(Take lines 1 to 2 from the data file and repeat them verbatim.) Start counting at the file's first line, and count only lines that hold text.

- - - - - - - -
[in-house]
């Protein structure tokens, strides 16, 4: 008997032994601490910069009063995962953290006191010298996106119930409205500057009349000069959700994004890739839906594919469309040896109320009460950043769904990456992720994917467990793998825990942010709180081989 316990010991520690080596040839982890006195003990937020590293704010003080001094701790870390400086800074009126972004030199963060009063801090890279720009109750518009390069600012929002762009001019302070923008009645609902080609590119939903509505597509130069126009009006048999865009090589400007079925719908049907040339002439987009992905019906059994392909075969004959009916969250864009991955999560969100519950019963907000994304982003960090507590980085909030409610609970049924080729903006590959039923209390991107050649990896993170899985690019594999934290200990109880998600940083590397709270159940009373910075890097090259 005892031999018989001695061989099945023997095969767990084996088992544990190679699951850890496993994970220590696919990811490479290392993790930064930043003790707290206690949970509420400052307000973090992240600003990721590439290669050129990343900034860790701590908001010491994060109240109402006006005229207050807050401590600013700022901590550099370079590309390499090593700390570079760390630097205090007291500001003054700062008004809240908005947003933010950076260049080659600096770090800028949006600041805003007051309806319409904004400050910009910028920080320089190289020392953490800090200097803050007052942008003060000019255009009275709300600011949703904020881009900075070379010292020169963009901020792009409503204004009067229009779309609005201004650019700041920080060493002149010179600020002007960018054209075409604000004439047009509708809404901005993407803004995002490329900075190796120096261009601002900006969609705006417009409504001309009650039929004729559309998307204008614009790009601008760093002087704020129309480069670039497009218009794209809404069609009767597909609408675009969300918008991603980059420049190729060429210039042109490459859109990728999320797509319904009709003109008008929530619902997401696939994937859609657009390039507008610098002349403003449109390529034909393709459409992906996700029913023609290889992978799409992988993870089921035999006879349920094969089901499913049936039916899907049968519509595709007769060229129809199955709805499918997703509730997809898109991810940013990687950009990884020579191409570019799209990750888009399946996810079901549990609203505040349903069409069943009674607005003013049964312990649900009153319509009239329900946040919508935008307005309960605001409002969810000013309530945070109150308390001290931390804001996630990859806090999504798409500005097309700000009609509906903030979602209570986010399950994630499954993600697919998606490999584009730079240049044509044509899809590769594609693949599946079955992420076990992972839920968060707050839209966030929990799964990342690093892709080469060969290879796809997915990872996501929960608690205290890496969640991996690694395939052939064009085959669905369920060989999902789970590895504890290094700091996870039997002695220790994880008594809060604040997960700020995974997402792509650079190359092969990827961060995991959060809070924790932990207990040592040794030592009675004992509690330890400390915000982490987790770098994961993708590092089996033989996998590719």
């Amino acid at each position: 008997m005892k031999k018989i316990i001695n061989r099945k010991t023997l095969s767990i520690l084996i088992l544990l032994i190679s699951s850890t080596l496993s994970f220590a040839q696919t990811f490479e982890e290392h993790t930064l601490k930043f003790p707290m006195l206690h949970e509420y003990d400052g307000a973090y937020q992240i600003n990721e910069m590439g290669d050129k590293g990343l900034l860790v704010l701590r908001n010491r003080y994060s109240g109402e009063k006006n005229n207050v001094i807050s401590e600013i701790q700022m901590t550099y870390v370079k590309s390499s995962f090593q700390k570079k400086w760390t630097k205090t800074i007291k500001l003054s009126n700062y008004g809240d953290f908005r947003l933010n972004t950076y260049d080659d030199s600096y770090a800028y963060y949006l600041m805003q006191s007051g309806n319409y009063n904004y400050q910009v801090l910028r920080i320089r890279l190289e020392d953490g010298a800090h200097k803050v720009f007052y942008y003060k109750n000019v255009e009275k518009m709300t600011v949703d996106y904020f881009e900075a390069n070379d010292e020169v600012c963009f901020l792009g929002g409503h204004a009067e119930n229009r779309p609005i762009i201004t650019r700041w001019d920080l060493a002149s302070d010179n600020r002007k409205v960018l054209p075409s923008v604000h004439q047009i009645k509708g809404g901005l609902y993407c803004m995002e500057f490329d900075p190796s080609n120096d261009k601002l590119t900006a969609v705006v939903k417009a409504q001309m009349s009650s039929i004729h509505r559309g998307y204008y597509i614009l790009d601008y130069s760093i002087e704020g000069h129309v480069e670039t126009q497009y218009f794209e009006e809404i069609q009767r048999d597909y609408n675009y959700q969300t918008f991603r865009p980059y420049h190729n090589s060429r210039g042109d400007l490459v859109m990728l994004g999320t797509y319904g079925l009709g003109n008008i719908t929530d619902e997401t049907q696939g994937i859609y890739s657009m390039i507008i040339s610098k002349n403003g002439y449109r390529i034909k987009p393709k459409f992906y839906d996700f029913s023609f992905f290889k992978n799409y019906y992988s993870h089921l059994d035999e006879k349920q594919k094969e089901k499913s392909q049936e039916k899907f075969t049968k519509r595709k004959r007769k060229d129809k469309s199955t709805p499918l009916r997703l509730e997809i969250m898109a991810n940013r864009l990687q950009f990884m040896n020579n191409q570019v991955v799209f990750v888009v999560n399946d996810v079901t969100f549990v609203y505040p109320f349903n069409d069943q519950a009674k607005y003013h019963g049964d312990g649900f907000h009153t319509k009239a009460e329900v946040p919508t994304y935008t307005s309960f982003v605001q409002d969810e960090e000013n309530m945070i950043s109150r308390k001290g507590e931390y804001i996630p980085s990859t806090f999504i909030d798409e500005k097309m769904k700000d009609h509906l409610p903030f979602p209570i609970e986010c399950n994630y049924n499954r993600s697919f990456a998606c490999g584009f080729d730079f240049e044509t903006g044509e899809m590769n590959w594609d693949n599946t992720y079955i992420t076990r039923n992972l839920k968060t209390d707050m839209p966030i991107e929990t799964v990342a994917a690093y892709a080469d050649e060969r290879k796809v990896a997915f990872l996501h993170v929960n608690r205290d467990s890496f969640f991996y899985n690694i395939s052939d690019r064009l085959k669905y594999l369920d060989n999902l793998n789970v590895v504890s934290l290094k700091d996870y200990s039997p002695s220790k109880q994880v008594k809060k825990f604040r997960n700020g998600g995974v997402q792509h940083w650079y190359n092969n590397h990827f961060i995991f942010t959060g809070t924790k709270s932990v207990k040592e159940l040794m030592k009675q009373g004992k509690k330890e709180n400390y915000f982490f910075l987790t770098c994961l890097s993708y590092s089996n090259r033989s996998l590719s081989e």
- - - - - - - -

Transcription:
[in-house]
């Protein structure tokens, strides 16, 4: 008997032994601490910069009063995962953290006191010298996106119930409205500057009349000069959700994004890739839906594919469309040896109320009460950043769904990456992720994917467990793998825990942010709180081989 316990010991520690080596040839982890006195003990937020590293704010003080001094701790870390400086800074009126972004030199963060009063801090890279720009109750518009390069600012929002762009001019302070923008009645609902080609590119939903509505597509130069126009009006048999865009090589400007079925719908049907040339002439987009992905019906059994392909075969004959009916969250864009991955999560969100519950019963907000994304982003960090507590980085909030409610609970049924080729903006590959039923209390991107050649990896993170899985690019594999934290200990109880998600940083590397709270159940009373910075890097090259 005892031999018989001695061989099945023997095969767990084996088992544990190679699951850890496993994970220590696919990811490479290392993790930064930043003790707290206690949970509420400052307000973090992240600003990721590439290669050129990343900034860790701590908001010491994060109240109402006006005229207050807050401590600013700022901590550099370079590309390499090593700390570079760390630097205090007291500001003054700062008004809240908005947003933010950076260049080659600096770090800028949006600041805003007051309806319409904004400050910009910028920080320089190289020392953490800090200097803050007052942008003060000019255009009275709300600011949703904020881009900075070379010292020169963009901020792009409503204004009067229009779309609005201004650019700041920080060493002149010179600020002007960018054209075409604000004439047009509708809404901005993407803004995002490329900075190796120096261009601002900006969609705006417009409504001309009650039929004729559309998307204008614009790009601008760093002087704020129309480069670039497009218009794209809404069609009767597909609408675009969300918008991603980059420049190729060429210039042109490459859109990728999320797509319904009709003109008008929530619902997401696939994937859609657009390039507008610098002349403003449109390529034909393709459409992906996700029913023609290889992978799409992988993870089921035999006879349920094969089901499913049936039916899907049968519509595709007769060229129809199955709805499918997703509730997809898109991810940013990687950009990884020579191409570019799209990750888009399946996810079901549990609203505040349903069409069943009674607005003013049964312990649900009153319509009239329900946040919508935008307005309960605001409002969810000013309530945070109150308390001290931390804001996630990859806090999504798409500005097309700000009609509906903030979602209570986010399950994630499954993600697919998606490999584009730079240049044509044509899809590769594609693949599946079955992420076990992972839920968060707050839209966030929990799964990342690093892709080469060969290879796809997915990872996501929960608690205290890496969640991996690694395939052939064009085959669905369920060989999902789970590895504890290094700091996870039997002695220790994880008594809060604040997960700020995974997402792509650079190359092969990827961060995991959060809070924790932990207990040592040794030592009675004992509690330890400390915000982490987790770098994961993708590092089996033989996998590719």